I formed my final judgment of the man Barack Obama has chosen as his running mate years ago, during the confirmation hearings of Clarence Thomas, who'd been nominated to the Supreme Court, when the Senator offered the world the spectacle of a sleazy sort of male-bonding that came close to provoking me to smash my television set. Such outrage and disgust, obviously, was simply an emotional reaction. Calmer, less resentful commentators have in recent days been delivering more cogent judgments. This morning, Josh kindly directed me to the Guardian's Medium Lobster, who succinctly sums up the man's character:
Pros: One of the Senate's oldest and most respected experts in the field of Joe Biden; vast bullshit reserve could be tapped for its methane, powering nation for decades; fondness for partition and ethnic cleansing could be a valuable asset during the Second American Civil War of 2013.
Cons: As a wholly-owned subsidiary of DuPont, may be ineligible to hold office.
Here's David Sirota's judgment (What Biden Means):
The Good: As the Drum Major Institute shows, Biden has a fairly progressive record on basic economic issues, and has gotten more progressive on specific issues like trade. He’s also been a strong voice opposing unilateral war against Iran. And rhetorically, he seems comfortable painting a stark contrast between Democrats and Republicans on issues.
The Bad: He is one of the most arrogant and conceited people in Washington - one of the jokes in D.C. when I was there is that Biden uses the term “I” more than anyone else. Because of this self-importance, he consequently shoots his mouth off in ways that can undermine progressives. For example, he has made insulting racial comments about African Americans and Indians. This might not only be dredged up by Republicans, but Biden may commit additional errors in his new platform as VP nominee. Additionally, Biden is an insider’s insider, having spent most of his life in Washington, D.C. That doesn’t exactly underscore Obama’s message of change.
The Ugly: He was one of the most ardent supporters of the credit card-industry written Bankrupty Bill of 2005, which was one of the most regressive pieces of economic legislation in the last generation. And though he cites his foreign policy experience as an asset, he used his position as one of Democrats’ top foreign policy voices to support the Iraq War.
So, all in all, the Biden choice is a shade on the good side of mediocre, though Obama’s willingness to anoint a senator who voted for two landmark travesties - the Bankruptcy Bill and Iraq War - gives us some disturbing clues about the Illinois senator’s attitude toward the economic progressive movement and the antiwar movement. It also shows how much work those movements have in front of them - and how, in particular, the antiwar movement’s strategy of focusing all attention on Republicans has actually helped create the situation whereby the Democratic Party feels perfectly comfortable rewarding supposed Serious Foreign Policy Voics like Biden even after they voted for the war.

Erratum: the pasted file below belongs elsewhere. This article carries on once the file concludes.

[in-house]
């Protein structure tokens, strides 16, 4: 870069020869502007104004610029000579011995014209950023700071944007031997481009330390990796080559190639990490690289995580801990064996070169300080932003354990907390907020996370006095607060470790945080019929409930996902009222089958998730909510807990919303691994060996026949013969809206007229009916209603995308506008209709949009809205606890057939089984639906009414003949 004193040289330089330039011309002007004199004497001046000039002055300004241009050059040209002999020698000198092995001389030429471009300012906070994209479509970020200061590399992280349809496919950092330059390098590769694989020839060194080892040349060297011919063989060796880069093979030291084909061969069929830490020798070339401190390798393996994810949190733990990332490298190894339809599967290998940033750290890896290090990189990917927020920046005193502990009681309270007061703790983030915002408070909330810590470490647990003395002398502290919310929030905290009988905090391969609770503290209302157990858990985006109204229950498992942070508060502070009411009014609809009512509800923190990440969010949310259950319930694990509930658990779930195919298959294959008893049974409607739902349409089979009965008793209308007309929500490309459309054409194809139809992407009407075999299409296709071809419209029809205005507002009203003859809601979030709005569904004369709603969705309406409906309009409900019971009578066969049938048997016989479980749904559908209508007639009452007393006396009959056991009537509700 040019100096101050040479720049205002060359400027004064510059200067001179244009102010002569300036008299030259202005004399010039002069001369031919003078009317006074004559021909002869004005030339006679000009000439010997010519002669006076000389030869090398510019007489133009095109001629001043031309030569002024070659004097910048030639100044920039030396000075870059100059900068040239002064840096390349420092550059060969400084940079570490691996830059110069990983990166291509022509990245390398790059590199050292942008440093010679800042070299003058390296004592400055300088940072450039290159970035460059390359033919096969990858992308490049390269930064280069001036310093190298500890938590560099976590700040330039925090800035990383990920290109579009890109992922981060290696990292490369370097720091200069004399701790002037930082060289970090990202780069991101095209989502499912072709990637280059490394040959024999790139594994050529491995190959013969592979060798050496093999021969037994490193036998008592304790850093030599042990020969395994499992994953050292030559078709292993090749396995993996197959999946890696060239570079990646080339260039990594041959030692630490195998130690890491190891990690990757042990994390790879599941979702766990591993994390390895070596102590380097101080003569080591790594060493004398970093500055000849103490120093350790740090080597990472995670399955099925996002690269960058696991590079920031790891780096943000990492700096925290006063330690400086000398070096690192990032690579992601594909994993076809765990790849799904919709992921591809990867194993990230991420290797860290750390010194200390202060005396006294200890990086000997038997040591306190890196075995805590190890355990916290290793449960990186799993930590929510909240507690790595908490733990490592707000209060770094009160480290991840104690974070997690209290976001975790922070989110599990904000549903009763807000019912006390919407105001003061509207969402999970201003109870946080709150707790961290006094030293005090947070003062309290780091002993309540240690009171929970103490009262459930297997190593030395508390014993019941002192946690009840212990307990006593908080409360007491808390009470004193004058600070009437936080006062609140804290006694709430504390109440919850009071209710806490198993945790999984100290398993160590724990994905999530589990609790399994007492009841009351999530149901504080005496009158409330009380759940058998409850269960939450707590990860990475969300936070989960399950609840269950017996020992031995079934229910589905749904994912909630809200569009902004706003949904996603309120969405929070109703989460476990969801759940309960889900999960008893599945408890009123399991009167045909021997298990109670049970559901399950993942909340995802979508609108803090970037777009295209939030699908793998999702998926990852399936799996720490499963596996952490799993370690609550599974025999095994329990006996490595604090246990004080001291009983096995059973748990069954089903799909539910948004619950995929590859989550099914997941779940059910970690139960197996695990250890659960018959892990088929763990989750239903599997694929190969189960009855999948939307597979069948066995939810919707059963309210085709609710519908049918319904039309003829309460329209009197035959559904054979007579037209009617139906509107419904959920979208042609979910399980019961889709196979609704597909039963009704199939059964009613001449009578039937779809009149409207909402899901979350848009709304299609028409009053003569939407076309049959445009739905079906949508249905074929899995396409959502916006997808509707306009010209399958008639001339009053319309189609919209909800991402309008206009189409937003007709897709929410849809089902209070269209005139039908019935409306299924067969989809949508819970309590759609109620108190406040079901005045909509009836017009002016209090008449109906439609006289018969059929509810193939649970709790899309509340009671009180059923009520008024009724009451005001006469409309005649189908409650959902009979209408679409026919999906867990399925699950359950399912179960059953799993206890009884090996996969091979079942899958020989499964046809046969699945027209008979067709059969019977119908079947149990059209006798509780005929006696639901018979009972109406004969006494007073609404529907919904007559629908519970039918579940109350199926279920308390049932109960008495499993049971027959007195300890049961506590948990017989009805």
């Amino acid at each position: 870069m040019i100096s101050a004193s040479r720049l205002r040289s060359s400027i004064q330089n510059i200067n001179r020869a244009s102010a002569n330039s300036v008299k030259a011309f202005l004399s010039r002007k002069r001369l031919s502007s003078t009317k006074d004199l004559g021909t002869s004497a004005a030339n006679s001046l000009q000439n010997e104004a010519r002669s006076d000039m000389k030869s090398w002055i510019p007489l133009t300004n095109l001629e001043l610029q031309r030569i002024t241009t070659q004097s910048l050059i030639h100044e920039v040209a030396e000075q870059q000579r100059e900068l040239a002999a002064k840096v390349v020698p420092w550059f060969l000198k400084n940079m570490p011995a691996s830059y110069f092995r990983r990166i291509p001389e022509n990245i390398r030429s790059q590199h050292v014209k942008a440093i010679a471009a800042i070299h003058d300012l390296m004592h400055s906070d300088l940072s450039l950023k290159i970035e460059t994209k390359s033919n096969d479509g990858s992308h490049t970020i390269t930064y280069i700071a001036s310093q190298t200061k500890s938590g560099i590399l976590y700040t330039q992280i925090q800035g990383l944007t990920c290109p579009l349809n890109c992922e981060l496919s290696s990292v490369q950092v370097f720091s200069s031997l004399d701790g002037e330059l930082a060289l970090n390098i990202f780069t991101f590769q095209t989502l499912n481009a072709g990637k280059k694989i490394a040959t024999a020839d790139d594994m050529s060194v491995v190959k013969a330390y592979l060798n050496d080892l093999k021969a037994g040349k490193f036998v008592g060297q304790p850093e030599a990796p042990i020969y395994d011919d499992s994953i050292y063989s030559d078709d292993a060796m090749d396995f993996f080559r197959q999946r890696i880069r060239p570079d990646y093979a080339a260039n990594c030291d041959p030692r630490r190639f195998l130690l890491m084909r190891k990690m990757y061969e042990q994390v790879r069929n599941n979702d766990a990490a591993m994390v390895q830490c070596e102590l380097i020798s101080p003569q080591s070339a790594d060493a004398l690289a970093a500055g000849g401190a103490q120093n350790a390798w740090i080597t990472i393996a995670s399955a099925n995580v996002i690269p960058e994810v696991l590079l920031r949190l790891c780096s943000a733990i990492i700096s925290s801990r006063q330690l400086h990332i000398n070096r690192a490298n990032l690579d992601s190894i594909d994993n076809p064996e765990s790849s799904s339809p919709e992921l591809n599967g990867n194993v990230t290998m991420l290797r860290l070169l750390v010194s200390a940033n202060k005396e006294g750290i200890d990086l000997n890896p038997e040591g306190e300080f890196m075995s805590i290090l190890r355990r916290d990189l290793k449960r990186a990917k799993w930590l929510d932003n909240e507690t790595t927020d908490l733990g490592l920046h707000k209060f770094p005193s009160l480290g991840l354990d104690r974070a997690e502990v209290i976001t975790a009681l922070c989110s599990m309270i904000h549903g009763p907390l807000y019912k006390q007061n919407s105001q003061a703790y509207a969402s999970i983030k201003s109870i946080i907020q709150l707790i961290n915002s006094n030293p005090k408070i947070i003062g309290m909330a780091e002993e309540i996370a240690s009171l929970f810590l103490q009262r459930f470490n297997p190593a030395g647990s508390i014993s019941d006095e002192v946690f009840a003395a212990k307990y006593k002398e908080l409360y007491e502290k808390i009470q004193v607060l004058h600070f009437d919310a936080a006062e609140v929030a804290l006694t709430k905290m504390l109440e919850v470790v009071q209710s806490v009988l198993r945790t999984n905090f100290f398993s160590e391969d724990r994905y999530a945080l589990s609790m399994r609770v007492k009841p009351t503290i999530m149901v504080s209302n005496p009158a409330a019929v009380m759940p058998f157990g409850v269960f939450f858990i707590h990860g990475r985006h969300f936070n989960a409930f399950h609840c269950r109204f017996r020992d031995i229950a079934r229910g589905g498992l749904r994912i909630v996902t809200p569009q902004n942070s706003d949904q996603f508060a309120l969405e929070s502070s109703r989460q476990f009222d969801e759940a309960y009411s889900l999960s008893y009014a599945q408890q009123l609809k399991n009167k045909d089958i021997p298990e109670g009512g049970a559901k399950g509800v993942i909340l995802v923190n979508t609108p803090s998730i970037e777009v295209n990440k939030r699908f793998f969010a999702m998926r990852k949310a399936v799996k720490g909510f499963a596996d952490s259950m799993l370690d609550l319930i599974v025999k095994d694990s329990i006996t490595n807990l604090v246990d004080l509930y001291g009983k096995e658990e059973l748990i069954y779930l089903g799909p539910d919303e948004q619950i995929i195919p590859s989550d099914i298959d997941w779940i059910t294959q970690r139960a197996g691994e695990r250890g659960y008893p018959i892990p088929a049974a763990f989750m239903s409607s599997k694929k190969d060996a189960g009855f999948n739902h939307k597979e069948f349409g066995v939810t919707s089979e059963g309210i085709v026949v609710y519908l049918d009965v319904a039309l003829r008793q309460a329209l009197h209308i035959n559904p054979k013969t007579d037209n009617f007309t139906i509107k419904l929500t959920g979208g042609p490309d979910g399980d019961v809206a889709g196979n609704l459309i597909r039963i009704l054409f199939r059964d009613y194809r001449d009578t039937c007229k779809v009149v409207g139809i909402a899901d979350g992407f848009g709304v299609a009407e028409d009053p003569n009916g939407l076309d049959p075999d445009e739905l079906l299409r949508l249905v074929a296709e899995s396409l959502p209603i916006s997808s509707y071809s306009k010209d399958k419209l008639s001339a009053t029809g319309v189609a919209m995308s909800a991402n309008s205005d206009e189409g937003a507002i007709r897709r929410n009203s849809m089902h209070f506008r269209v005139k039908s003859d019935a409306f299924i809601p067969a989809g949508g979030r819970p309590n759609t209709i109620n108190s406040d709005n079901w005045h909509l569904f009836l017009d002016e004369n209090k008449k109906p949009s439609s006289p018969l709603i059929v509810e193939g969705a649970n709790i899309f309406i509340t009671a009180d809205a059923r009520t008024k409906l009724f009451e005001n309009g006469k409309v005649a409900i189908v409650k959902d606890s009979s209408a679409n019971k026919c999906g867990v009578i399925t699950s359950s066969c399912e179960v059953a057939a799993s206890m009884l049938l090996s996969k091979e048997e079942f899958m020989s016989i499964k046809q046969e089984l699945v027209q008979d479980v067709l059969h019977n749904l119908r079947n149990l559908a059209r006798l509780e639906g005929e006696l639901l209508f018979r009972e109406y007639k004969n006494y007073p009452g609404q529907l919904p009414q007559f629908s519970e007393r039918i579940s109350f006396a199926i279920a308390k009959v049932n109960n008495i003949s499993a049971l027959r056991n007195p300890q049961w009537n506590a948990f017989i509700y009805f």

Robert Dreyfuss, writing for the Nation, offers a column warning that On Iraq, Biden Is Worse than McCain:
Barack Obama may be doing the one thing that might have seemed impossible: he's picking a running mate whose ideas about Iraq are even worse than, and stupider than, John McCain's.
Obama, whose mushy Iraq plan excites no one, is marrying his own's flawed ideas -- which mostly revolve around beefing up US forces in Afghanistan and unilaterally attacking Pakistan -- with Biden's discredited notion of partitioning Iraq into three squabbling mini-states.
Indeed, last year it was the passage by the US Senate of a resolution in favor of Biden's dangerously misguided ideas that sparked an outburst of Iraqi nationalism. More than the Blackwater killings, more than US efforts to forcibly privatize Iraq's oil, it was the Biden idea of splitting Iraq into three pieces that galvanized Iraqi Arab nationalists. (It does, of course, excite the Kurds no end.)
Need we point out that, in addition, Biden joined McCain in voting for the war resolution in 2002 that propelled the United States into Iraq? How, exactly, does Obama enhance his anti-war stand by selecting a pro-war hawk as his running mate? Among other things, Obama makes it impossible for himself to criticize McCain's pre-2003 Iraq bloodlust by selecting a bloodthirsty Democrat as his running mate.